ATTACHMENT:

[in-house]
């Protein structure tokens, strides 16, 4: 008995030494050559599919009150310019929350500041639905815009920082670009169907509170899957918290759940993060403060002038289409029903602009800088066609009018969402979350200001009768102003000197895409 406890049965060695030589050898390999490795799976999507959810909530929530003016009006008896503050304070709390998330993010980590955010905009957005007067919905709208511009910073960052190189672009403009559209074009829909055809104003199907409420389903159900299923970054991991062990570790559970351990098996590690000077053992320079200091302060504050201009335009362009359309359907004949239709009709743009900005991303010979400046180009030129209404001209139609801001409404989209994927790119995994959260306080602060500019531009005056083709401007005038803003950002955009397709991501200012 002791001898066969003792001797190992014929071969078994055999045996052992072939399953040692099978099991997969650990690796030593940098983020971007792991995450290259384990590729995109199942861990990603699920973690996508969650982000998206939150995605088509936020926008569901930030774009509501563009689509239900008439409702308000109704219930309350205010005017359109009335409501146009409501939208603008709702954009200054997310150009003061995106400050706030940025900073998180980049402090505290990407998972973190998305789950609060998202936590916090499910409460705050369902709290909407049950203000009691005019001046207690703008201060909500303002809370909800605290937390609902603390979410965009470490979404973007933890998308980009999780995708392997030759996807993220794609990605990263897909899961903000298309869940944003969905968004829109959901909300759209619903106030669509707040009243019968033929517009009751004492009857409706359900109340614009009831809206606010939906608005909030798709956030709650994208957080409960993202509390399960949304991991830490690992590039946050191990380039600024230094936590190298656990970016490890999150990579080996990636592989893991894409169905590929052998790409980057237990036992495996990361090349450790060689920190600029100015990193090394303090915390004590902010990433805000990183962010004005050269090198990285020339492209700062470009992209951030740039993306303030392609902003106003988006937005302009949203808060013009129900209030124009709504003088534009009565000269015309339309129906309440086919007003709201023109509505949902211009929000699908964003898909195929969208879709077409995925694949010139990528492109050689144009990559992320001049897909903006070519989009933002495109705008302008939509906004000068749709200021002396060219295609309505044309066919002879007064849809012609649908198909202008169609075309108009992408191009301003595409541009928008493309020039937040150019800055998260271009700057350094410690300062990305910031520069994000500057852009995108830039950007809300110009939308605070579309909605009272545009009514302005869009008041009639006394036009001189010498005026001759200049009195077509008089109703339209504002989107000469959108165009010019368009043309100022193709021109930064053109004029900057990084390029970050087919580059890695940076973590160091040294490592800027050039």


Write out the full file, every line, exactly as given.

[in-house]
């Protein structure tokens, strides 16, 4: 008995030494050559599919009150310019929350500041639905815009920082670009169907509170899957918290759940993060403060002038289409029903602009800088066609009018969402979350200001009768102003000197895409 406890049965060695030589050898390999490795799976999507959810909530929530003016009006008896503050304070709390998330993010980590955010905009957005007067919905709208511009910073960052190189672009403009559209074009829909055809104003199907409420389903159900299923970054991991062990570790559970351990098996590690000077053992320079200091302060504050201009335009362009359309359907004949239709009709743009900005991303010979400046180009030129209404001209139609801001409404989209994927790119995994959260306080602060500019531009005056083709401007005038803003950002955009397709991501200012 002791001898066969003792001797190992014929071969078994055999045996052992072939399953040692099978099991997969650990690796030593940098983020971007792991995450290259384990590729995109199942861990990603699920973690996508969650982000998206939150995605088509936020926008569901930030774009509501563009689509239900008439409702308000109704219930309350205010005017359109009335409501146009409501939208603008709702954009200054997310150009003061995106400050706030940025900073998180980049402090505290990407998972973190998305789950609060998202936590916090499910409460705050369902709290909407049950203000009691005019001046207690703008201060909500303002809370909800605290937390609902603390979410965009470490979404973007933890998308980009999780995708392997030759996807993220794609990605990263897909899961903000298309869940944003969905968004829109959901909300759209619903106030669509707040009243019968033929517009009751004492009857409706359900109340614009009831809206606010939906608005909030798709956030709650994208957080409960993202509390399960949304991991830490690992590039946050191990380039600024230094936590190298656990970016490890999150990579080996990636592989893991894409169905590929052998790409980057237990036992495996990361090349450790060689920190600029100015990193090394303090915390004590902010990433805000990183962010004005050269090198990285020339492209700062470009992209951030740039993306303030392609902003106003988006937005302009949203808060013009129900209030124009709504003088534009009565000269015309339309129906309440086919007003709201023109509505949902211009929000699908964003898909195929969208879709077409995925694949010139990528492109050689144009990559992320001049897909903006070519989009933002495109705008302008939509906004000068749709200021002396060219295609309505044309066919002879007064849809012609649908198909202008169609075309108009992408191009301003595409541009928008493309020039937040150019800055998260271009700057350094410690300062990305910031520069994000500057852009995108830039950007809300110009939308605070579309909605009272545009009514302005869009008041009639006394036009001189010498005026001759200049009195077509008089109703339209504002989107000469959108165009010019368009043309100022193709021109930064053109004029900057990084390029970050087919580059890695940076973590160091040294490592800027050039």